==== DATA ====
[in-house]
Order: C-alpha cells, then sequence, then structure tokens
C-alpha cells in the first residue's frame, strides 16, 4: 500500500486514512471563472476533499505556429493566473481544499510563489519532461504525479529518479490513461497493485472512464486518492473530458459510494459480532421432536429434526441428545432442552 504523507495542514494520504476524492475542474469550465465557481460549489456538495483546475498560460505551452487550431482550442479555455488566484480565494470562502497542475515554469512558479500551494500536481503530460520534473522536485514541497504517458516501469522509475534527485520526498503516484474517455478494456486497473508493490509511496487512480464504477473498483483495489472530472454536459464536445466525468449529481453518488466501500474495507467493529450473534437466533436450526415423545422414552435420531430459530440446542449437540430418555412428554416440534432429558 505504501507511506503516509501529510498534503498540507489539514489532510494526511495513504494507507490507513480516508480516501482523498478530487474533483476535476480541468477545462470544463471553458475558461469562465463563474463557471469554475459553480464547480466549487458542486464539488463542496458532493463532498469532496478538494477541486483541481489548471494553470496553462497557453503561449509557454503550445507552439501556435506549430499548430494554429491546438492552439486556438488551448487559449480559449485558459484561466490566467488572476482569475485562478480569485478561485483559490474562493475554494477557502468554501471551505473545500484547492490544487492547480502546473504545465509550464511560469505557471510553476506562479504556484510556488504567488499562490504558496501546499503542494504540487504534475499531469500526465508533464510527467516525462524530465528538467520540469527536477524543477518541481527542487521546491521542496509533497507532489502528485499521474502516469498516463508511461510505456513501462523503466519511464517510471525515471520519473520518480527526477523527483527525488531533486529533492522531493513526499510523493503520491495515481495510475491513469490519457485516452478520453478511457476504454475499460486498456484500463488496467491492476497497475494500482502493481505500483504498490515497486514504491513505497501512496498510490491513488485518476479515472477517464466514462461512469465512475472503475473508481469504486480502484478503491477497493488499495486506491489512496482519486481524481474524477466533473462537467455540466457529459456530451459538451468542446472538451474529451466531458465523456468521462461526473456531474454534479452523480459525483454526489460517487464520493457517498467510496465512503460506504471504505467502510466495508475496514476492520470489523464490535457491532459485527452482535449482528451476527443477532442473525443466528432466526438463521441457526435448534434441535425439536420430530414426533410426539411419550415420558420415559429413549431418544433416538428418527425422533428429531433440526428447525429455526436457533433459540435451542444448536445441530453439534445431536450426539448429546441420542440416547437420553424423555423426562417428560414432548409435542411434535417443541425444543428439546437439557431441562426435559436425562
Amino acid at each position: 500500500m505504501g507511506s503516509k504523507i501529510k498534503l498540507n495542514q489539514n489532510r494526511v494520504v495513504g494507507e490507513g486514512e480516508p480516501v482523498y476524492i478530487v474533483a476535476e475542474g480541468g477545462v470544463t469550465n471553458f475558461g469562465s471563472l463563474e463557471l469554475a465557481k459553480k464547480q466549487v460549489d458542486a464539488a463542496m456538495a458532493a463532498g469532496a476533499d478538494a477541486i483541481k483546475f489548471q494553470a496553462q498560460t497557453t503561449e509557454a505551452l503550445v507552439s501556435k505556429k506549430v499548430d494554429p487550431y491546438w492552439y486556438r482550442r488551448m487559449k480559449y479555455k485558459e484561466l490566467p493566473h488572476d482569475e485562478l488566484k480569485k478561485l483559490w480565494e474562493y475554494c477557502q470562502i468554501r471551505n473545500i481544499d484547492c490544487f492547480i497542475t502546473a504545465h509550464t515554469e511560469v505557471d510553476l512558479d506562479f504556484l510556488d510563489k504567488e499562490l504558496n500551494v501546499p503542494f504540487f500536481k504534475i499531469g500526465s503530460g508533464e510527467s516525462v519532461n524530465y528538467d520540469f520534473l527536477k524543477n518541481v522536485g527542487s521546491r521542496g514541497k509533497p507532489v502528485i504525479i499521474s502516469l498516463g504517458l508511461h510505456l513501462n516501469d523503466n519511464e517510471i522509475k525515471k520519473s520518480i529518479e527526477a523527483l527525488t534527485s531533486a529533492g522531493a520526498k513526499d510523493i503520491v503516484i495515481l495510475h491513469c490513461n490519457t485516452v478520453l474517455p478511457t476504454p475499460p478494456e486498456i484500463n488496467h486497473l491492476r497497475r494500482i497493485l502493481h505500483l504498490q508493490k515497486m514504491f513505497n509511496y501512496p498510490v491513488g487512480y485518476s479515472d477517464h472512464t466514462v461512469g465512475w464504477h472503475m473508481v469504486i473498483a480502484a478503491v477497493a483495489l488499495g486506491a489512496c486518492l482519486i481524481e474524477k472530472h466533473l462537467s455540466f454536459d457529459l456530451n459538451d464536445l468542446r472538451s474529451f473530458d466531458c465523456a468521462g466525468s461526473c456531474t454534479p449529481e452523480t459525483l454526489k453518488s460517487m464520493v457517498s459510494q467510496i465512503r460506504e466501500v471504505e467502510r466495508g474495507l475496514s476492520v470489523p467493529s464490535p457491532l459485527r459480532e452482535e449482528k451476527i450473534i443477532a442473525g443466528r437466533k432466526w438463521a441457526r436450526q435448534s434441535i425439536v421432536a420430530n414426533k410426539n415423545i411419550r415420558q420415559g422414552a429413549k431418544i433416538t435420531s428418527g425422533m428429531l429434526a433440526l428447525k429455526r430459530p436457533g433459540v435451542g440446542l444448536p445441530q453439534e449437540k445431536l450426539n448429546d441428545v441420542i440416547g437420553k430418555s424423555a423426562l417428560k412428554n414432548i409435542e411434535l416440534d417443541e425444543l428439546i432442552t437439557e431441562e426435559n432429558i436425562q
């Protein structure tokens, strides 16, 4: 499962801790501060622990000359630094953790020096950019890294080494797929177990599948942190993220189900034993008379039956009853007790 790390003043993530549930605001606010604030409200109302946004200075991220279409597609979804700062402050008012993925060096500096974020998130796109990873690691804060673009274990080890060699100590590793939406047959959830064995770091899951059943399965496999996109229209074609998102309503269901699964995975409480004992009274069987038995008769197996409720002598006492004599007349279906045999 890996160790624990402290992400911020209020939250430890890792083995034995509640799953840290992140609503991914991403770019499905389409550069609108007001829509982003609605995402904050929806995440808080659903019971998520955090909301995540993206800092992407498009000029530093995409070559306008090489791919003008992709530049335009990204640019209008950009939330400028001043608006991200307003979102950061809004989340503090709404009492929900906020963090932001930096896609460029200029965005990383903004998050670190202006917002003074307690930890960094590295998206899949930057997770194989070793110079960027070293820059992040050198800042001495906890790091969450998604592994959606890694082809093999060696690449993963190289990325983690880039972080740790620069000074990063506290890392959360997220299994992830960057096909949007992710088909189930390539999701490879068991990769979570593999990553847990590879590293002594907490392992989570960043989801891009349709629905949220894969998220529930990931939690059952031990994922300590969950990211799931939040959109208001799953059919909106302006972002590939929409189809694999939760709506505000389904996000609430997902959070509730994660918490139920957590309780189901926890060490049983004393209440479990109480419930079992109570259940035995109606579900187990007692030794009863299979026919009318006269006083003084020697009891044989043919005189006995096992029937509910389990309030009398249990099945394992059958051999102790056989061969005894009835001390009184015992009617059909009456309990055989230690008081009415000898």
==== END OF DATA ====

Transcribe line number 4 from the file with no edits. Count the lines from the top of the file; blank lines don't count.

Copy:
Amino acid at each position: 500500500m505504501g507511506s503516509k504523507i501529510k498534503l498540507n495542514q489539514n489532510r494526511v494520504v495513504g494507507e490507513g486514512e480516508p480516501v482523498y476524492i478530487v474533483a476535476e475542474g480541468g477545462v470544463t469550465n471553458f475558461g469562465s471563472l463563474e463557471l469554475a465557481k459553480k464547480q466549487v460549489d458542486a464539488a463542496m456538495a458532493a463532498g469532496a476533499d478538494a477541486i483541481k483546475f489548471q494553470a496553462q498560460t497557453t503561449e509557454a505551452l503550445v507552439s501556435k505556429k506549430v499548430d494554429p487550431y491546438w492552439y486556438r482550442r488551448m487559449k480559449y479555455k485558459e484561466l490566467p493566473h488572476d482569475e485562478l488566484k480569485k478561485l483559490w480565494e474562493y475554494c477557502q470562502i468554501r471551505n473545500i481544499d484547492c490544487f492547480i497542475t502546473a504545465h509550464t515554469e511560469v505557471d510553476l512558479d506562479f504556484l510556488d510563489k504567488e499562490l504558496n500551494v501546499p503542494f504540487f500536481k504534475i499531469g500526465s503530460g508533464e510527467s516525462v519532461n524530465y528538467d520540469f520534473l527536477k524543477n518541481v522536485g527542487s521546491r521542496g514541497k509533497p507532489v502528485i504525479i499521474s502516469l498516463g504517458l508511461h510505456l513501462n516501469d523503466n519511464e517510471i522509475k525515471k520519473s520518480i529518479e527526477a523527483l527525488t534527485s531533486a529533492g522531493a520526498k513526499d510523493i503520491v503516484i495515481l495510475h491513469c490513461n490519457t485516452v478520453l474517455p478511457t476504454p475499460p478494456e486498456i484500463n488496467h486497473l491492476r497497475r494500482i497493485l502493481h505500483l504498490q508493490k515497486m514504491f513505497n509511496y501512496p498510490v491513488g487512480y485518476s479515472d477517464h472512464t466514462v461512469g465512475w464504477h472503475m473508481v469504486i473498483a480502484a478503491v477497493a483495489l488499495g486506491a489512496c486518492l482519486i481524481e474524477k472530472h466533473l462537467s455540466f454536459d457529459l456530451n459538451d464536445l468542446r472538451s474529451f473530458d466531458c465523456a468521462g466525468s461526473c456531474t454534479p449529481e452523480t459525483l454526489k453518488s460517487m464520493v457517498s459510494q467510496i465512503r460506504e466501500v471504505e467502510r466495508g474495507l475496514s476492520v470489523p467493529s464490535p457491532l459485527r459480532e452482535e449482528k451476527i450473534i443477532a442473525g443466528r437466533k432466526w438463521a441457526r436450526q435448534s434441535i425439536v421432536a420430530n414426533k410426539n415423545i411419550r415420558q420415559g422414552a429413549k431418544i433416538t435420531s428418527g425422533m428429531l429434526a433440526l428447525k429455526r430459530p436457533g433459540v435451542g440446542l444448536p445441530q453439534e449437540k445431536l450426539n448429546d441428545v441420542i440416547g437420553k430418555s424423555a423426562l417428560k412428554n414432548i409435542e411434535l416440534d417443541e425444543l428439546i432442552t437439557e431441562e426435559n432429558i436425562q